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McConnell Calls Biden a 'First-Rate Person,' but Vows To 'Fight' Him 'Every Step of the Way'

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Senate Minority Leader Mitch McConnell (R-Ky.) says he likes President Joe Biden “personally,” but is signaling that he plans to oppose the new president’s agenda.

Speaking to reporters in Kentucky on Thursday, McConnell said, “He’s a first-rate person… Nevertheless, this is a bold left-wing administration. I don’t think they have a mandate to do what they are doing.”

“I’m gonna fight them every step of the way because I think this is the wrong prescription for America,” he added.

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His comments come a day after Biden announced his proposed $2 trillion infrastructure bill which aims to rebuild the nation’s roads and bridges and fight climate change. The funds would be able spent over eight years.

Biden has called the proposal a “once-in-a-generation investment in America” that is “unlike anything we’ve seen or done.”

To pay for the bill, Biden plans to raise the corporate tax rate from 21% to 28%. However, The Washington Post reports that it would take nearly twice as long, 15 years, for the proposed tax increase to pay for the infrastructure overhaul.

Additionally, the Post notes that economists have raised questions about why only roughly 5% of the spending is allocated for roads and bridges.

The bill would spend $621 billion to rebuild roads and bridges and $174 billion on the electric car market. As Reuters reports, the bill would also spend “$400 billion toward expanding access to affordable home or community-based care for aging Americans and people with disabilities.”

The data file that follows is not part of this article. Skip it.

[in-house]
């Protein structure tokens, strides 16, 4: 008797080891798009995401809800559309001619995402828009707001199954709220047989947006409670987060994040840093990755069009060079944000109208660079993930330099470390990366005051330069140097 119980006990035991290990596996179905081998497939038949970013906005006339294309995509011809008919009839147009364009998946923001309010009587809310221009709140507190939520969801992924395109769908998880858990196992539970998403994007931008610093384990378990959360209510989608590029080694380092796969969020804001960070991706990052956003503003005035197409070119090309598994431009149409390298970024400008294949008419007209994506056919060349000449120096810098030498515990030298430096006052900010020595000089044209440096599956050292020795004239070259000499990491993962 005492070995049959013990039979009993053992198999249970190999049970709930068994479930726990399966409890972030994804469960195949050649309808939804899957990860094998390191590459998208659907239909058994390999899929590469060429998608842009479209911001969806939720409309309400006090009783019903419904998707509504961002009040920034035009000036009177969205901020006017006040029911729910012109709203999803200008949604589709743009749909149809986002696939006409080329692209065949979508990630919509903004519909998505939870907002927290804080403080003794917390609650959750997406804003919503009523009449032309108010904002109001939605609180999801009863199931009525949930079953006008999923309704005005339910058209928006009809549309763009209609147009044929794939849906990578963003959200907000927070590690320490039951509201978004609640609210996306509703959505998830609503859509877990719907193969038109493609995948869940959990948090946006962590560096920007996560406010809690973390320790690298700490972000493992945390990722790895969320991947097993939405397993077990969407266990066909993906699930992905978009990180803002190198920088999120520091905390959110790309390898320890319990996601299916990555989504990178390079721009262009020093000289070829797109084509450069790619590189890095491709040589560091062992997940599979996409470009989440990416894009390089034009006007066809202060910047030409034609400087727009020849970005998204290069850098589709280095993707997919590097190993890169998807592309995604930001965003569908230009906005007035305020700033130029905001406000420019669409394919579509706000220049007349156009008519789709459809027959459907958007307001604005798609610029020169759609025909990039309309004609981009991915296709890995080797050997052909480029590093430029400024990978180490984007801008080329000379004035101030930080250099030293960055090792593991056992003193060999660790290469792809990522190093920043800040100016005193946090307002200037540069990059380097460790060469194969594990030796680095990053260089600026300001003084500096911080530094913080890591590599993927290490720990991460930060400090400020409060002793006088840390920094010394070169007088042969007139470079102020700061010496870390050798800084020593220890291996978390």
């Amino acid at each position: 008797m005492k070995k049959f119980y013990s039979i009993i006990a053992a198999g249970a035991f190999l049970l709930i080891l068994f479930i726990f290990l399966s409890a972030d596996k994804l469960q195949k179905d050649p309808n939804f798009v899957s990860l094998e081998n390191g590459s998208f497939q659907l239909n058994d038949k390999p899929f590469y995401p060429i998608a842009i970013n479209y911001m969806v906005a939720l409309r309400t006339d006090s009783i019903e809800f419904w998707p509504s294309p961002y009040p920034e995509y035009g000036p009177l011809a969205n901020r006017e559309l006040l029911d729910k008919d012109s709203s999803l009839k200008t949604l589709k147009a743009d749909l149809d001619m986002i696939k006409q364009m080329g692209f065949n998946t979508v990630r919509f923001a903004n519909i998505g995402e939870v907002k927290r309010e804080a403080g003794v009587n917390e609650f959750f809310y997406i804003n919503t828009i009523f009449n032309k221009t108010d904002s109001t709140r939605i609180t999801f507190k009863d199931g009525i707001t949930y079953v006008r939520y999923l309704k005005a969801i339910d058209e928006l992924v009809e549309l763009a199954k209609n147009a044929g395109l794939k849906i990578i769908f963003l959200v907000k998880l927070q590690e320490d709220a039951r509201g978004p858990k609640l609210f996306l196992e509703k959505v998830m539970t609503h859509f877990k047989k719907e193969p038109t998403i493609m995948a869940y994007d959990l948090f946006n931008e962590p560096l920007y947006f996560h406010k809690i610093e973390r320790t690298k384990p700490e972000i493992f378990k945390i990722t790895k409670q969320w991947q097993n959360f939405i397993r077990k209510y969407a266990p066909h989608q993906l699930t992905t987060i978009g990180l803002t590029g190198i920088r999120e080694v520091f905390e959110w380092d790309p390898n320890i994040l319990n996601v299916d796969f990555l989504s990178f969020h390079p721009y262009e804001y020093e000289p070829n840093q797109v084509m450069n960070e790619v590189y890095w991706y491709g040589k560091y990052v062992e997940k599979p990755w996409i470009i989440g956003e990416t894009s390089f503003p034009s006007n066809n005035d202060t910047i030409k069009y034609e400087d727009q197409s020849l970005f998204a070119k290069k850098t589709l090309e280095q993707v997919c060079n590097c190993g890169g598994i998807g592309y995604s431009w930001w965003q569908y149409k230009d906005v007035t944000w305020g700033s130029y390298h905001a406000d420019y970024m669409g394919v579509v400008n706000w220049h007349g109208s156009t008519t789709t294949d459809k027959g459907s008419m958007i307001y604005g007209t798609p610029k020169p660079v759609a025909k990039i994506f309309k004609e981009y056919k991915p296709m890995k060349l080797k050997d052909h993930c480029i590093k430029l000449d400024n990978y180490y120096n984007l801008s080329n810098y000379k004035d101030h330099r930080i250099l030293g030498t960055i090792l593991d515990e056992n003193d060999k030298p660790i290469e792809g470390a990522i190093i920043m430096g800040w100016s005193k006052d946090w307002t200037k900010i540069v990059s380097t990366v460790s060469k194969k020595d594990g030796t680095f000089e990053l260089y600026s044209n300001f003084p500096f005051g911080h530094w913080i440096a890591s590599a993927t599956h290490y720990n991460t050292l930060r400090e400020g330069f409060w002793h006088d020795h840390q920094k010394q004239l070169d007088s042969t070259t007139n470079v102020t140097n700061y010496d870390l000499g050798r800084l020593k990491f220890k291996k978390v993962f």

It also allocates another $213 billion to build and retrofit affordable, sustainable homes, implement nationwide high-speed broadband, and make investments in the electric grid and the country’s water systems.

McConnell has previously signaled opposition to the bill as he said, “It’s called infrastructure, but inside the Trojan horse it’s going to be more borrowed money, and massive tax increases on all the productive parts of our economy.”

He added that if the bill is “going to have massive tax increases and trillions more added to the national debt, it’s not likely” that he would support it.

In seeming preparation for a lack of Republican support, Senate Majority Leader Chuck Schumer (D-N.Y.) is exploring whether Democrats would be able to use budget reconciliation to pass the infrastructure bill with a simple majority, just 51 votes.

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Senators can usually only use budget reconciliation, which cannot be filibustered, once per year. However, Democrats believe a provision of the Congressional Budget Act would let them use reconciliation more than once.

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